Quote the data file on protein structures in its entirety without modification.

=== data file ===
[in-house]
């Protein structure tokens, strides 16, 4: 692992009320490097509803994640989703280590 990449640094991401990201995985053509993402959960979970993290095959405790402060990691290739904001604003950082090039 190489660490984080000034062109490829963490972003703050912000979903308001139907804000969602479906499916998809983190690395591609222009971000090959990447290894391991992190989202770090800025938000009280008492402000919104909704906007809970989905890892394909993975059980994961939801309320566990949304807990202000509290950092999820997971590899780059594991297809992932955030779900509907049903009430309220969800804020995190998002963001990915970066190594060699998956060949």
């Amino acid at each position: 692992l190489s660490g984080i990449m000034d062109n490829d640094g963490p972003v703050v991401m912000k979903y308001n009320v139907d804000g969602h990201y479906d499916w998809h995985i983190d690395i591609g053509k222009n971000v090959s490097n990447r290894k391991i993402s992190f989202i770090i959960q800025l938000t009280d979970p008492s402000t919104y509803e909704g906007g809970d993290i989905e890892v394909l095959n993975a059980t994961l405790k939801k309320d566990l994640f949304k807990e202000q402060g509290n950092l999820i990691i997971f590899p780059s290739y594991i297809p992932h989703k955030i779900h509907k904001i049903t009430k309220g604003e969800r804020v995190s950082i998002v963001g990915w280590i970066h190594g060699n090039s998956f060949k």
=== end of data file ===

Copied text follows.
[in-house]
């Protein structure tokens, strides 16, 4: 692992009320490097509803994640989703280590 990449640094991401990201995985053509993402959960979970993290095959405790402060990691290739904001604003950082090039 190489660490984080000034062109490829963490972003703050912000979903308001139907804000969602479906499916998809983190690395591609222009971000090959990447290894391991992190989202770090800025938000009280008492402000919104909704906007809970989905890892394909993975059980994961939801309320566990949304807990202000509290950092999820997971590899780059594991297809992932955030779900509907049903009430309220969800804020995190998002963001990915970066190594060699998956060949």
């Amino acid at each position: 692992l190489s660490g984080i990449m000034d062109n490829d640094g963490p972003v703050v991401m912000k979903y308001n009320v139907d804000g969602h990201y479906d499916w998809h995985i983190d690395i591609g053509k222009n971000v090959s490097n990447r290894k391991i993402s992190f989202i770090i959960q800025l938000t009280d979970p008492s402000t919104y509803e909704g906007g809970d993290i989905e890892v394909l095959n993975a059980t994961l405790k939801k309320d566990l994640f949304k807990e202000q402060g509290n950092l999820i990691i997971f590899p780059s290739y594991i297809p992932h989703k955030i779900h509907k904001i049903t009430k309220g604003e969800r804020v995190s950082i998002v963001g990915w280590i970066h190594g060699n090039s998956f060949k």